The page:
Horizontal dyad playing allows for quick movement through a harmonized scale. It also allows for every dyad (even the entire scale with one pick strike) to be smoothly played into the next. Many of the unique steel guitar sounds result from playing harmonized scales in this way.

Here are 2 locations to play harmonized thirds in the key of C:

Horizontal Harmonized Thirds Example


Here are 2 locations to play harmonized sixths in the key of C:

Horizontal Harmonized Sixths Example


These are just some of the locations for harmonized thirds and sixths. There are obviously many more ways to play these scales on the steel guitar.

Harmonized scales can be comprised of intervals besides thirds and sixths. Tenths, seconds, fourths are all used. And of course there are many different ways to play these scales as well.

The examples above show harmonized scales for the diatonic (Major) scale, but they can be played in other scales as well, such as the diatonic minor scale, the harmonic minor scale, etc. Sometimes these harmonized scales don’t sound quite right, though. For example, even the natural minor (Aeolian of the diatonic scale) sounds a little off when played in harmonized thirds. It is for this reason that centuries ago musicians developed the harmonic minor scale. The harmonic minor raises the 7th note of the scale and as a result adds a stronger sense of resolution to move towards the root note dyad.

Other scales may sound a little off when harmonized, particularly non-diatonic and exotic scales. But these scales can be altered like the natural minor in order to make them more appealing. Some of them already have different harmonized parts that have evolved into them over the centuries. Others are harmonized in many different ways.

Pentatonic Harmonized Scales

Pentatonic (and hexatonic scales) are not usually played as a series of harmonized thirds. The reason is simple, there are not third intervals to harmonize every note within the scale.

Pentatonic Harmonized Scales.
Many times players will harmonize the pentatonic scale by combining the notes that are one note apart from each other. So in the A minor pentatonic the root notes would be: ACDEG. And the harmonized notes would be: DEGAC.

This leaves a harmonized scale that looks like this:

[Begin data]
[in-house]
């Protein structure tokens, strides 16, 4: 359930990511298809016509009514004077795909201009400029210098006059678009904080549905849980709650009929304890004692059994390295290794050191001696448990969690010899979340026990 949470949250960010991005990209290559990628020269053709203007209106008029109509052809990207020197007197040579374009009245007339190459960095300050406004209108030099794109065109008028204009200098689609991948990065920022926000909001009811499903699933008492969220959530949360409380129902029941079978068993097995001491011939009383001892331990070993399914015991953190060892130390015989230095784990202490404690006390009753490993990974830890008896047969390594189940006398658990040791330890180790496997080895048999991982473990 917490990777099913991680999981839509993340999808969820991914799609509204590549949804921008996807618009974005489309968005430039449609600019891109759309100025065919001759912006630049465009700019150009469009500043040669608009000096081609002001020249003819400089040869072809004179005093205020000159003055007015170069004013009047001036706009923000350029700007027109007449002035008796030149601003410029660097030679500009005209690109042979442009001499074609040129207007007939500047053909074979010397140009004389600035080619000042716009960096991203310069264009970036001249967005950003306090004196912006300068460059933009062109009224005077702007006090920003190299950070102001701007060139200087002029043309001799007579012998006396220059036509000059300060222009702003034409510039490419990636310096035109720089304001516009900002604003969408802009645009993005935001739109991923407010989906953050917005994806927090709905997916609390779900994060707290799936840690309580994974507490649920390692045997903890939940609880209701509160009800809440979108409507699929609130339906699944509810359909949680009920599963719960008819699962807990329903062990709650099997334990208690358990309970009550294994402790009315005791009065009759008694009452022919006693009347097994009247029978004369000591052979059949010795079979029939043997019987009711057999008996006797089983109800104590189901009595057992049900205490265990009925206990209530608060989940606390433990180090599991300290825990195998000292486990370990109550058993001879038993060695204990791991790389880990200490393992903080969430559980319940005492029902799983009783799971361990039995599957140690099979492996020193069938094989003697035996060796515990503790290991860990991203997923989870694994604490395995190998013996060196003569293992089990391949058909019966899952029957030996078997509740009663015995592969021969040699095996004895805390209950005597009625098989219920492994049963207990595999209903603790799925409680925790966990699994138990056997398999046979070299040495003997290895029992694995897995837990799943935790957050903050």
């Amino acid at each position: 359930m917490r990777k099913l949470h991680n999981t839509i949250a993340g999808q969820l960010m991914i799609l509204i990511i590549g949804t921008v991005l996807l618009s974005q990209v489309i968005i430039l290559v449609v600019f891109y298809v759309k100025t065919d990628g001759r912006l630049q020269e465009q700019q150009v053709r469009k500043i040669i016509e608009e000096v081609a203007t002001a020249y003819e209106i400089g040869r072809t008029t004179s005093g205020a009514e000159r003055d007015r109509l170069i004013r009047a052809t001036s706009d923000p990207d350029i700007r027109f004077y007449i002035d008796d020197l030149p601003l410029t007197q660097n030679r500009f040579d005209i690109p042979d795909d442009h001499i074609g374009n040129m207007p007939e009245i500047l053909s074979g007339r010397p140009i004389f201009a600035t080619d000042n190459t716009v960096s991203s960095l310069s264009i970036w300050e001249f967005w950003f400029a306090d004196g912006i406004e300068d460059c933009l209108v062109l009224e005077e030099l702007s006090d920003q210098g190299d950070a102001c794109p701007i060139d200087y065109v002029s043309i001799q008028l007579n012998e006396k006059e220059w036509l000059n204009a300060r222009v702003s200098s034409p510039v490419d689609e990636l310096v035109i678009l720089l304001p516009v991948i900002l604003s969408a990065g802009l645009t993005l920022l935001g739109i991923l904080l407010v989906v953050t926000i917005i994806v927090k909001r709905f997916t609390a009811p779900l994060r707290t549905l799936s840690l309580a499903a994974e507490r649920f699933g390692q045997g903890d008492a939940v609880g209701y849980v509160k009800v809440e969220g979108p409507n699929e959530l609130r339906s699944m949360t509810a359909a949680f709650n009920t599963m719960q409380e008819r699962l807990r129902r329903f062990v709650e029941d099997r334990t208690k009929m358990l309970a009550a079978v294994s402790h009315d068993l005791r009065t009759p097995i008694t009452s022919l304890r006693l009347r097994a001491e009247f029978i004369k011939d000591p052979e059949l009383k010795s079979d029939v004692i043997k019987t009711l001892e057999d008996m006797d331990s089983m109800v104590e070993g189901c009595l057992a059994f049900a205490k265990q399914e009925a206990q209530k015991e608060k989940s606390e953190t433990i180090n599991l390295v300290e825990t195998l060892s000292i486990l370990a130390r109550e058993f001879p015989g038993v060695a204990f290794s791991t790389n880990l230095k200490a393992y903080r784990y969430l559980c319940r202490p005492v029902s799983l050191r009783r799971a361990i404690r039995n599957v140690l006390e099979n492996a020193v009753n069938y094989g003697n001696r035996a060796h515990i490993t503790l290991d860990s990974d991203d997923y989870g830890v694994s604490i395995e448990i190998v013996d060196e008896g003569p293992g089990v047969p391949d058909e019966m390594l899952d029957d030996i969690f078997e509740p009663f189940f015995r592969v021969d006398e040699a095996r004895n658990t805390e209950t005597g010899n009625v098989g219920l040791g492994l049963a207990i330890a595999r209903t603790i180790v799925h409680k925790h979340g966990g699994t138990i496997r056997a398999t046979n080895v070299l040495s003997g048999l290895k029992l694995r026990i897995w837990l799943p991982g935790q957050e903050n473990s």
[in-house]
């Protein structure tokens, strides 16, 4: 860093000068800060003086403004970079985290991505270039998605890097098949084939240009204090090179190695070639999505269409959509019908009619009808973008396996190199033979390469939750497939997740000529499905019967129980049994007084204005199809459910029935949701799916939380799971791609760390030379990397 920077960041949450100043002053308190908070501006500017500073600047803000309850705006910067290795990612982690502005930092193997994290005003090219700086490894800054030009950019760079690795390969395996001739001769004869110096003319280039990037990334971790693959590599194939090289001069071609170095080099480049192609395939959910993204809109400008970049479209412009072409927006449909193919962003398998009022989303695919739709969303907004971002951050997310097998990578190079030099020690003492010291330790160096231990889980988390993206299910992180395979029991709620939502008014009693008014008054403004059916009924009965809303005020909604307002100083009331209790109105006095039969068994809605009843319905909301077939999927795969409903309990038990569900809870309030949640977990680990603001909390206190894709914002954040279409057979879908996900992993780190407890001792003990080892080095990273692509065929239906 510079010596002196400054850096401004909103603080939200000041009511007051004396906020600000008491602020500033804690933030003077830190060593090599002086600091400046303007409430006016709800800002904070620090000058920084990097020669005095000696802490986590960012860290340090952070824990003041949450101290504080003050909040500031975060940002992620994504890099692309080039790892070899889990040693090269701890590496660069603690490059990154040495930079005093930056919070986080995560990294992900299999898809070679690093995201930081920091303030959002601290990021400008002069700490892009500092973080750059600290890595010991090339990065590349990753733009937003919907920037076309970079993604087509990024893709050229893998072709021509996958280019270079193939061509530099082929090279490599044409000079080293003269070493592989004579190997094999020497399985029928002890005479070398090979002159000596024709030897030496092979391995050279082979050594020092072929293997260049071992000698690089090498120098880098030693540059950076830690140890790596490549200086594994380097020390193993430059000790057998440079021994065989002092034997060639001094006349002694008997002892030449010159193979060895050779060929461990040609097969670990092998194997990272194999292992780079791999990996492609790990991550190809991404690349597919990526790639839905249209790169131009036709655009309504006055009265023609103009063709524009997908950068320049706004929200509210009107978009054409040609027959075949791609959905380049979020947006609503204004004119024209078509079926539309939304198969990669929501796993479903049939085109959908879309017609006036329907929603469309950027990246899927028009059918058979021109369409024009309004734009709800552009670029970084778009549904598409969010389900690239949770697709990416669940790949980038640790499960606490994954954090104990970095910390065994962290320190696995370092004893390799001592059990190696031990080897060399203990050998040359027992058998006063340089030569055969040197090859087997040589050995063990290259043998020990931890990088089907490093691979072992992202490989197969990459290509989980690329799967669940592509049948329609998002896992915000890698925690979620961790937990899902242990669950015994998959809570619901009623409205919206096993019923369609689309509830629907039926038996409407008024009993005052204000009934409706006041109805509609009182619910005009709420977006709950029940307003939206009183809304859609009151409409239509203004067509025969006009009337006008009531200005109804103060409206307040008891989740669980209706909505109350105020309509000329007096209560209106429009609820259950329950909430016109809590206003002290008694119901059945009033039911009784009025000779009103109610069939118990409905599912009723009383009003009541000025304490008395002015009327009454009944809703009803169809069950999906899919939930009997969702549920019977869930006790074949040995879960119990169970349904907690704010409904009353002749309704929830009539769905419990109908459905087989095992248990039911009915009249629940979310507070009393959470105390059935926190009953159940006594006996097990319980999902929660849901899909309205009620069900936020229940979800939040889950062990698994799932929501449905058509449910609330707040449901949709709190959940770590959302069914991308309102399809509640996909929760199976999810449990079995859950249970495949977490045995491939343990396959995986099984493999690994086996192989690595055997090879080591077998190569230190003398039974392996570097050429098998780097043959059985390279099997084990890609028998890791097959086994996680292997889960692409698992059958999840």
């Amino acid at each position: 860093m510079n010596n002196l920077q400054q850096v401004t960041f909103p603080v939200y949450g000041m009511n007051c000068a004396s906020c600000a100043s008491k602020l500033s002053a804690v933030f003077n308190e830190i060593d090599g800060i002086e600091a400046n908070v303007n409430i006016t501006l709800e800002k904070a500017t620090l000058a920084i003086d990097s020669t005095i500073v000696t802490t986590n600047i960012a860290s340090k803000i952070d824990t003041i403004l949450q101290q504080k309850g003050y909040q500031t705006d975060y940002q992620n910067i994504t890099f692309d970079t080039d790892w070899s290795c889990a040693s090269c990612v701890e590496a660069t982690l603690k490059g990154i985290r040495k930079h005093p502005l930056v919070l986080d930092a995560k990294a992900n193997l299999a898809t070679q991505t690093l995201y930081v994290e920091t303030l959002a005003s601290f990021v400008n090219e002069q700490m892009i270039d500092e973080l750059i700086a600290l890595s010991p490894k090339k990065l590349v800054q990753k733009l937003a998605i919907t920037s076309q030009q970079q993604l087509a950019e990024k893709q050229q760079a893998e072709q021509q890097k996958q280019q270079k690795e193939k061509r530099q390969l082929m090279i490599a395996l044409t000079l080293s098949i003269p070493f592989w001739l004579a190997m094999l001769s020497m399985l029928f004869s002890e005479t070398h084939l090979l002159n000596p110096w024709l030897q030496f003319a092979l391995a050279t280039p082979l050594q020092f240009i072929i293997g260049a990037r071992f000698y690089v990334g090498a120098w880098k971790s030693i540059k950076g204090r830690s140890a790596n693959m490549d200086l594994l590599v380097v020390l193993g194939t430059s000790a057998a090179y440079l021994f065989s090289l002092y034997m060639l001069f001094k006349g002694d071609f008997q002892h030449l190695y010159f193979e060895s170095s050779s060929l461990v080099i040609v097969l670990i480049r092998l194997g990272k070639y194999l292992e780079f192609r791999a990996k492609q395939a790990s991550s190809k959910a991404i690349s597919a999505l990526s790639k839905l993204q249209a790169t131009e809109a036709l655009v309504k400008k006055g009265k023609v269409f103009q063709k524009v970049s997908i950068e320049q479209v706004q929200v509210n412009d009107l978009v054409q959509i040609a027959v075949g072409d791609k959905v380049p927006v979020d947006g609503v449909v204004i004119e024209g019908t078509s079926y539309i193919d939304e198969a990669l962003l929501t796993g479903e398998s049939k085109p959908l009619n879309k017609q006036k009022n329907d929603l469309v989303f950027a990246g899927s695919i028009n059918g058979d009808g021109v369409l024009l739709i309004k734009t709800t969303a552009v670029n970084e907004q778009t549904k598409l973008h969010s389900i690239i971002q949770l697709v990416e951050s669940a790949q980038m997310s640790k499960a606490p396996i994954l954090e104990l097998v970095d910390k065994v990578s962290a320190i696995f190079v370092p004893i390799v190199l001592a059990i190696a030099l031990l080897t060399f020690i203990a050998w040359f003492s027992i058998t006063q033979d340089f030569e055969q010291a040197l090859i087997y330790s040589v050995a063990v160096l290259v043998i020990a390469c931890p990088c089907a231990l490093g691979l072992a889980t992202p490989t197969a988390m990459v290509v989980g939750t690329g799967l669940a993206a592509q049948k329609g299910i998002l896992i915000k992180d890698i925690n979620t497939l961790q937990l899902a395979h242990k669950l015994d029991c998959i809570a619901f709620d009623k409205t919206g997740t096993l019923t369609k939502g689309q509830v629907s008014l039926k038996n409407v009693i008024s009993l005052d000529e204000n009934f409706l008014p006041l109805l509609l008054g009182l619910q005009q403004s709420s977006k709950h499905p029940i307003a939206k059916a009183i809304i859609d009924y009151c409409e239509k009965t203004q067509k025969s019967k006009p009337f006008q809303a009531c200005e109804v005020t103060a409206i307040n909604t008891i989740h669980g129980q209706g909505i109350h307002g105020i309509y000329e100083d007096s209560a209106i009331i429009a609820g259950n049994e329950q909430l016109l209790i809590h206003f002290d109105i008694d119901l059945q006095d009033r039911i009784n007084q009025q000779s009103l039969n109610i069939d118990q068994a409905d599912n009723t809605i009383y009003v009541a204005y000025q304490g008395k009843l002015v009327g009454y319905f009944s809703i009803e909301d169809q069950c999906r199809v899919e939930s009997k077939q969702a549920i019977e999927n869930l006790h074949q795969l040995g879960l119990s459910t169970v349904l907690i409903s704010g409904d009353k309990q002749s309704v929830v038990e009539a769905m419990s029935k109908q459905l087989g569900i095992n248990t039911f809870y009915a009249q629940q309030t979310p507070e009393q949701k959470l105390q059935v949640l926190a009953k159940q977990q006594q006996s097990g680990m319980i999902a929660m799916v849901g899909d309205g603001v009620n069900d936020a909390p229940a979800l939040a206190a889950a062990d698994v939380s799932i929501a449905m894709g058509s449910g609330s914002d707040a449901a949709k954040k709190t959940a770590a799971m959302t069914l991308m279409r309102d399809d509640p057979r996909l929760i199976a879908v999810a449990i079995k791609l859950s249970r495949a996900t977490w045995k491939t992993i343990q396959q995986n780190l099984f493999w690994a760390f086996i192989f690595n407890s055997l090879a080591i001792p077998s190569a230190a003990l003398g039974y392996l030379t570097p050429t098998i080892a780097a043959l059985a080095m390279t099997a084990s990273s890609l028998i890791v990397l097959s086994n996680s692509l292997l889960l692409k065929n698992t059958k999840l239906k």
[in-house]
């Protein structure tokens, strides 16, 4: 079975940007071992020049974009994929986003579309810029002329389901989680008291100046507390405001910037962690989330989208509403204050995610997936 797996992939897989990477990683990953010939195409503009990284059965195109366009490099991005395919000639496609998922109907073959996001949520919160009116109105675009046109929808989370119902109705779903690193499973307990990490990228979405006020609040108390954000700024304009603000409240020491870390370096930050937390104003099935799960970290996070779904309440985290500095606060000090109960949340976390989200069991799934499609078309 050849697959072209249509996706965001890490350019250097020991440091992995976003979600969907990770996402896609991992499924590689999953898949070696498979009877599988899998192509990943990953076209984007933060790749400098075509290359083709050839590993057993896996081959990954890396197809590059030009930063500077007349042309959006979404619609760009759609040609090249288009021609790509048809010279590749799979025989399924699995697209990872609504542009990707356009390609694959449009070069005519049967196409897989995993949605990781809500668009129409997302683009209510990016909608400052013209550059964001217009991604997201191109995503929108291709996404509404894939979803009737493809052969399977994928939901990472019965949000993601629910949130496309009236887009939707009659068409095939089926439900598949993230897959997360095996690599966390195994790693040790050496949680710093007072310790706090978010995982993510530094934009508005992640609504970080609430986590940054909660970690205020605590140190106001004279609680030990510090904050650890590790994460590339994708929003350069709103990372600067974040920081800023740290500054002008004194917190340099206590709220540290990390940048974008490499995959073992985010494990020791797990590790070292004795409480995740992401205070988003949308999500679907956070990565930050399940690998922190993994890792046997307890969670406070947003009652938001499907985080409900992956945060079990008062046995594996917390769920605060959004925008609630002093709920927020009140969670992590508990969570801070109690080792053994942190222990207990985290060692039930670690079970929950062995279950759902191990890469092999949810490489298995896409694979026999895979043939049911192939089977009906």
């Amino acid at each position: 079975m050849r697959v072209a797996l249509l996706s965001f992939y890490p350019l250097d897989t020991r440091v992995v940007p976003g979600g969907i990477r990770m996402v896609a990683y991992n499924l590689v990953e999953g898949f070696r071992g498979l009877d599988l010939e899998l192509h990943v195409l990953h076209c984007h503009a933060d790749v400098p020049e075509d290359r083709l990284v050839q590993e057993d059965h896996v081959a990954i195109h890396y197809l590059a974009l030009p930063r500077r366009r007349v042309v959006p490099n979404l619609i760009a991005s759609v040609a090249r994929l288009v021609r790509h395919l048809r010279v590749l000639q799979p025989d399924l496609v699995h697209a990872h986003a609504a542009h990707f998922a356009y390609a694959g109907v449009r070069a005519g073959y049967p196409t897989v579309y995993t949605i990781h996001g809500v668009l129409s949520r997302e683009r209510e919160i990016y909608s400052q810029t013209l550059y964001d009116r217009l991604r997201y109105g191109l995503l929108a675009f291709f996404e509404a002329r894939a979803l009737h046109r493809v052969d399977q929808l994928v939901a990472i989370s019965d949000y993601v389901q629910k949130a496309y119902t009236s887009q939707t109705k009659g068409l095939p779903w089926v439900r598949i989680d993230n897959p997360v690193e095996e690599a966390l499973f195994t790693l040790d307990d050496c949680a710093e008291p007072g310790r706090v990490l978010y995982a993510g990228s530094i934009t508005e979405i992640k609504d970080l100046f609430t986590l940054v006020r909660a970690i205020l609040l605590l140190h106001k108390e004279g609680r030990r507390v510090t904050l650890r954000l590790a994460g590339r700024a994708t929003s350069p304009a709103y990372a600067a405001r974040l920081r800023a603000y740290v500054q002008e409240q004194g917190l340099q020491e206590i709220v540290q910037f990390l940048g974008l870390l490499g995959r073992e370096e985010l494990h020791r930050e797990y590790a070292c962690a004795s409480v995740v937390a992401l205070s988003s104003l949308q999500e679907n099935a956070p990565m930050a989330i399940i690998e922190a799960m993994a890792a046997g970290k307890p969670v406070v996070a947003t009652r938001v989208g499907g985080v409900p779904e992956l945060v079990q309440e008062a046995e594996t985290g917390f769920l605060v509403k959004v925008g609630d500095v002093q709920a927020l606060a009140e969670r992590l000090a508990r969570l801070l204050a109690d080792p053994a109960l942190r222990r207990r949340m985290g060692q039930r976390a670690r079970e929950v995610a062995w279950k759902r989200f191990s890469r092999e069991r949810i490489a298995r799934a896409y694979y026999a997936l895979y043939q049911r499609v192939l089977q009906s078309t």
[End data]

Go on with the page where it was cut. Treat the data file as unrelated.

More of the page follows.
The resulting intervals are a fourth, a major third, and 3 more fourth intervals. All the fourths cause the harmonized pentatonic to have a very ambiguous sounding harmony.

Another common practice is to harmonize freely, using any intervals among the scale to be harmonized with any other note. So A is harmonized with C or G or E. The D is harmonized with A or G, etc. This allows for major second harmonies, sevenths, sixths, minor thirds, major thirds, etc. Whatever sounds good is played.

Hexatonic Harmonized Scales

Hexatonic (and pentatonic scales) are not usually played as a series of harmonized thirds. The reason is simple, there are not third intervals to harmonize every note within the scale.

Hexatonic Harmonized Scales.
The hexatonic scales have been harmonized by players in the same way. The Country and Blues scales have an interesting practice however. The Blues scale in A minor is spelled: ACDD#EG.

But it is usually harmonized like a normal pentatonic, without the D#. When the D# is included, it is treated as a passing tone and harmonized with the A, C, or G.

In other words, the Blues scale is usually harmonized like this:


But the D# is included as a passing note so that it can be found harmonized with any A, E, or, G. Here are some harmonizing possibilities of the blues scale:

D   D#   E
A   A     A


D#   E
C     C


G   G     G
D   D#   E


A   A     A
D   D#   E


But again, like with pentatonic harmonizing, anything goes with the blues scale. If the harmony sounds good then it will be played. In fact, sometimes notes that are not found in the scale will be used to harmonize depending on the context of the tune.

Since the major pentatonic and country scales are comprised of the same notes as the minor pentatonic and blues scales (just starting on a different note), the same rules for harmony apply.

Beyond two-note harmonies.
Music is not just two part harmonies, as you may know. Melodies can be harmonized with many notes (called “voices”). When more than two notes are harmonized together, it is called a chord. Chords are the topic of the next section.